We are a commune of inquiring, skeptical, politically centrist, capitalist, anglophile, traditionalist New England Yankee humans, humanoids, and animals with many interests beyond and above politics. Each of us has had a high-school education (or GED), but all had ADD so didn't pay attention very well, especially the dogs. Each one of us does "try my best to be just like I am," and none of us enjoys working for others, including for Maggie, from whom we receive neither a nickel nor a dime. Freedom from nags, cranks, government, do-gooders, control-freaks and idiots is all that we ask for.
'Gansett, Knickerbocker, Rheingold, Piel's - I do recall them all. We are now just left with watery old Rolling Rock and the delicious Ballantine Ale - if you can find it.
The Maggie's Farm cafeteria refuses to serve fancy beers for breakfast or lunch, because beer ain't sposta be fancy (good stuff like Guiness is different - it's a meal, not a beer - and even more so if you stir one or two raw eggs into a pint for breakfast like they do in Ireland).
Sorry AVI I don't remember any of those commercials. I do remember Narragansett, Pabst Blue Ribbon, Ballantine ( they owned the Celtics in 68,69) Carling Black Label,and Schlitz. They were always in my father's fridge.
Didn't Narragansett have a plant on Rt 9 in Framingham, Ma?
That was Carling, in Natick MA. Remember the ad with a canoe in the lake at their plant? The lake was actually on the other side of Rte. 9, the pond was man-made landscaping.
Irony: Natick was "dry." One restaurant was on the Natick-Framingham line. If you wanted a drink with your meal, you had to retrieve it from the bar (in Framingham) and carry it to your table (in Natick) yourself.
You knock that battery off my shoulders and I will let you wear my stilettos out for an evening. :} The red ones with sparkly heels. I'll have to get the dirt off them as I was using them to aerate the dog yard last night. You won't mind fertilizer in the toes, will you?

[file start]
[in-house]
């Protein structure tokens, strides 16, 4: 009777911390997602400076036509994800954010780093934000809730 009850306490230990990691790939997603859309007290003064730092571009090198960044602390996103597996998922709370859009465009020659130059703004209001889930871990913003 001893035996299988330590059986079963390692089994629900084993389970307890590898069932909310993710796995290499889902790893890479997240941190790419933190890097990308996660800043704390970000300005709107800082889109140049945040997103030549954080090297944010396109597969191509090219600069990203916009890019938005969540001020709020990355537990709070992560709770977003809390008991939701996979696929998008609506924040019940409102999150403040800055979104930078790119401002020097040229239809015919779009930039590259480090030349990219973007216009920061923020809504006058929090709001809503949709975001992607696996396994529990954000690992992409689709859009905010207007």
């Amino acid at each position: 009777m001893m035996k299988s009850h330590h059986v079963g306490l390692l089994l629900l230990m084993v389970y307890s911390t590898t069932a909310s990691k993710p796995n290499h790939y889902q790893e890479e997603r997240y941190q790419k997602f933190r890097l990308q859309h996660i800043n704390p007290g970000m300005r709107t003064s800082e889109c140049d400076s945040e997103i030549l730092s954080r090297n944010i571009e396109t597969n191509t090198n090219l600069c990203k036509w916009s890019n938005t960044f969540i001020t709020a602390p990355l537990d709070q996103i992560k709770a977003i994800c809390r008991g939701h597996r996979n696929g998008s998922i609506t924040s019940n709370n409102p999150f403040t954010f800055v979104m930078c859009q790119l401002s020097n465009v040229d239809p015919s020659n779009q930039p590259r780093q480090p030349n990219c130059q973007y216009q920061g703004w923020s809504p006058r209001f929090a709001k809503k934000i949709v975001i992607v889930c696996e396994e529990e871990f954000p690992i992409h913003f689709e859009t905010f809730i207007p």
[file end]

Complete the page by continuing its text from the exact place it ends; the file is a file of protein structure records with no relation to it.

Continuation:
Pabst made Big Cat Malt Liquor. It came in big cans, and their ad called it the beer for living socially. Sure... one can and you were on your face. I never drank it, but do remember it coming out.
Omaha brewed Falstaff was the perfect beer. A 10 on a scale of 1-10. Nothing else came remotely close. Anyway, world renowned beer aficionado John Smallshaw has a website, [url](http://www.falstaffbrewing.com/index.htm)[/url] At this site he also touches on Gansett, Black Label, and Ballantine among others. If you are into the history of beer it is a cool site.
AVI- I don't recall the Nichols and May ads - the one I do remember well is "Hi, neighbor, have a 'Gansett!" That was the spot ad back in the mid-'50's when Narragansett Beer was the Red Sox lead sponsor on the telly. The delightful Irene Hennessey was the pitchgirl and play-by-play man Curt Gowdey would chime and say it at various times during the game, just as sponsors work in their spot ad slogans today.
I can still remember watching the games with my grandfather on the 12 or 16 inch screen in choppy black and white. When Irene Hennesssey would come on pitching the brew. Grandpa would get all excited : "There's Irene!' , he would exclaim, you would think he just saw a bare naked lady flash on the screen. The old man would be out mowing the lawn and tell me: "Come get me when Ted is due up". The Sox were painful to watch in those days, save the Splendid Splinter.
Self-respecting southern New England teenagers of the era were weaned on Narragansett GIQ's- "Giant Imperial Quart"- from the local " packy" until they moved up in the world of high brow taste to Heineken and Lowenbrau. Cranston RI, as I recall, was the 'Gansett brewery location.